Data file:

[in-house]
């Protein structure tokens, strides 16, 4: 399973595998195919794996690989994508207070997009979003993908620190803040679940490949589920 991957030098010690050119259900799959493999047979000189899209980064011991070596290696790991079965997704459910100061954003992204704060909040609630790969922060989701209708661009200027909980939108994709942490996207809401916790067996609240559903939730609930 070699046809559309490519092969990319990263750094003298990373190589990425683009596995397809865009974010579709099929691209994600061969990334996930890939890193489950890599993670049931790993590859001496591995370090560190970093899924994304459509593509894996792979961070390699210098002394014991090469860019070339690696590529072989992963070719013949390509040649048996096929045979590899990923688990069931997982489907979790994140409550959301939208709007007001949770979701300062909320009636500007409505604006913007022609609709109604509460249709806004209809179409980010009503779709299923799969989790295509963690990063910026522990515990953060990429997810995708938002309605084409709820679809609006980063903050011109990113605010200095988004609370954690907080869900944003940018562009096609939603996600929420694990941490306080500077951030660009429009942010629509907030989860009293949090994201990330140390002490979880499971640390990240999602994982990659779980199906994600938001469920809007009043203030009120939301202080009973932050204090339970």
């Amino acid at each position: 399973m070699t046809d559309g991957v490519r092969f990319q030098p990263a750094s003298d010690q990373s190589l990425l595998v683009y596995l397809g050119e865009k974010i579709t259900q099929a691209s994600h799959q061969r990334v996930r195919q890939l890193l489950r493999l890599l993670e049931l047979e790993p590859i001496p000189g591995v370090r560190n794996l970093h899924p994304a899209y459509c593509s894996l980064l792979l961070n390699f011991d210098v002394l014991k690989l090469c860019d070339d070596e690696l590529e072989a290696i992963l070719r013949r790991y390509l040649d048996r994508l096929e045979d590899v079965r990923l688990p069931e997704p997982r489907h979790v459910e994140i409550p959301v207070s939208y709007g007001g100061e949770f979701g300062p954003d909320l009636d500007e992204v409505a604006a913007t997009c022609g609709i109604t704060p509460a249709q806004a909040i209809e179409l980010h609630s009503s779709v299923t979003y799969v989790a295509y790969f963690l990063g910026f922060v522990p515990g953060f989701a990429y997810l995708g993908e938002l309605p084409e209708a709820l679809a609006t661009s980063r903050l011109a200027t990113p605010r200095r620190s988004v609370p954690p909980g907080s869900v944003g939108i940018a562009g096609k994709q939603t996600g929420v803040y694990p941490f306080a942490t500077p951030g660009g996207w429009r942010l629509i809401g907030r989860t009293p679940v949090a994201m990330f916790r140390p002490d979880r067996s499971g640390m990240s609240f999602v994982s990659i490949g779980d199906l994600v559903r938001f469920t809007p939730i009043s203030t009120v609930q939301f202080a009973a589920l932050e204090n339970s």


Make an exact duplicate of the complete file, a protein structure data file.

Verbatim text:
[in-house]
């Protein structure tokens, strides 16, 4: 399973595998195919794996690989994508207070997009979003993908620190803040679940490949589920 991957030098010690050119259900799959493999047979000189899209980064011991070596290696790991079965997704459910100061954003992204704060909040609630790969922060989701209708661009200027909980939108994709942490996207809401916790067996609240559903939730609930 070699046809559309490519092969990319990263750094003298990373190589990425683009596995397809865009974010579709099929691209994600061969990334996930890939890193489950890599993670049931790993590859001496591995370090560190970093899924994304459509593509894996792979961070390699210098002394014991090469860019070339690696590529072989992963070719013949390509040649048996096929045979590899990923688990069931997982489907979790994140409550959301939208709007007001949770979701300062909320009636500007409505604006913007022609609709109604509460249709806004209809179409980010009503779709299923799969989790295509963690990063910026522990515990953060990429997810995708938002309605084409709820679809609006980063903050011109990113605010200095988004609370954690907080869900944003940018562009096609939603996600929420694990941490306080500077951030660009429009942010629509907030989860009293949090994201990330140390002490979880499971640390990240999602994982990659779980199906994600938001469920809007009043203030009120939301202080009973932050204090339970």
């Amino acid at each position: 399973m070699t046809d559309g991957v490519r092969f990319q030098p990263a750094s003298d010690q990373s190589l990425l595998v683009y596995l397809g050119e865009k974010i579709t259900q099929a691209s994600h799959q061969r990334v996930r195919q890939l890193l489950r493999l890599l993670e049931l047979e790993p590859i001496p000189g591995v370090r560190n794996l970093h899924p994304a899209y459509c593509s894996l980064l792979l961070n390699f011991d210098v002394l014991k690989l090469c860019d070339d070596e690696l590529e072989a290696i992963l070719r013949r790991y390509l040649d048996r994508l096929e045979d590899v079965r990923l688990p069931e997704p997982r489907h979790v459910e994140i409550p959301v207070s939208y709007g007001g100061e949770f979701g300062p954003d909320l009636d500007e992204v409505a604006a913007t997009c022609g609709i109604t704060p509460a249709q806004a909040i209809e179409l980010h609630s009503s779709v299923t979003y799969v989790a295509y790969f963690l990063g910026f922060v522990p515990g953060f989701a990429y997810l995708g993908e938002l309605p084409e209708a709820l679809a609006t661009s980063r903050l011109a200027t990113p605010r200095r620190s988004v609370p954690p909980g907080s869900v944003g939108i940018a562009g096609k994709q939603t996600g929420v803040y694990p941490f306080a942490t500077p951030g660009g996207w429009r942010l629509i809401g907030r989860t009293p679940v949090a994201m990330f916790r140390p002490d979880r067996s499971g640390m990240s609240f999602v994982s990659i490949g779980d199906l994600v559903r938001f469920t809007p939730i009043s203030t009120v609930q939301f202080a009973a589920l932050e204090n339970s």